April 22, 2008 - With artists like Bon Jovi and Huey Lewis regularly finding their way from the pop and rock charts into country music, it's easy to forget the significance of the Nitty Gritty Dirt Band's early accomplishments. The band's place was "cemented" Sunday when they were inducted into the Music City Walk of Fame in downtown Nashville.
Formed in California, the Dirt Band earned its first hit with the pop single "Mr. Bojangles" in 1970, a time when kids with long hair were not found in mainstream country music. The band had an idea to visit Nashville and record what became the Will The Circle Be Unbroken album with country legends such as Roy Acuff, Maybelle Carter and Earl Scruggs, all of whom were fairly conservative in their public image.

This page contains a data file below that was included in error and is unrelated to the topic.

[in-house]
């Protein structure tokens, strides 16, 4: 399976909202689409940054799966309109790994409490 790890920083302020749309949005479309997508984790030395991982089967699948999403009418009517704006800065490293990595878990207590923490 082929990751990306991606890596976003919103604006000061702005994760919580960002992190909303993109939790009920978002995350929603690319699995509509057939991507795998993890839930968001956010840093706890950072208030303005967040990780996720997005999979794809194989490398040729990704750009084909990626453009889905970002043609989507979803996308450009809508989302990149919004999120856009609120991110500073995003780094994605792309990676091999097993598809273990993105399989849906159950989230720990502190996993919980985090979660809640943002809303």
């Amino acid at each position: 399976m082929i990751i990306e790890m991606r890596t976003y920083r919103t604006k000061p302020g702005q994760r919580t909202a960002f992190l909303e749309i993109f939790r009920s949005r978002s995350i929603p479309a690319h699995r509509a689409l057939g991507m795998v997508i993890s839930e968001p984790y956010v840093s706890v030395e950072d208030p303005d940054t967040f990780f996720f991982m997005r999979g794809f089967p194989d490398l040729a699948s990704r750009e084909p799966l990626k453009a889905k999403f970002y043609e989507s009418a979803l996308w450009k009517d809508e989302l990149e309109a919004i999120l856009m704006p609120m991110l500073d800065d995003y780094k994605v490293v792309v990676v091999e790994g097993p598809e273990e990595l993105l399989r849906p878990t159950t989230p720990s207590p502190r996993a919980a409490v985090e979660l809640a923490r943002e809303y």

The Dirt Band's John McEuen recalled during their acceptance speech that he stuttered and stammered as he asked Earl if he'd record with them.
"Jeff [Hanna] was in the back seat of the car, and his eyes got big when [Earl] said, 'I'd be proud to,'" John recalled. "That opened the door [to] the hospitality of Nashville, [which] we thought previously was a town that, before we went there, we needed to cut our hair. We didn't."
"It's great to be recognized for doin' what you love to do," the band's Bob Carpenter said prior to the induction. "It's like a double bonus, because you're already lovin' what you're doin'. For other people to give you that recognition is pretty cool."
The Dirt Band was also appreciative of joining the Walk of Fame alongside Hank Williams and Merle Kilgore. Having recorded with other members of the Country Music Hall of Fame, their reverence for Hank is well-understood. As it turns out, they also recorded one of Merle's compositions: A remake of "Wolverton Mountain" appeared on their 1980 album An American Dream.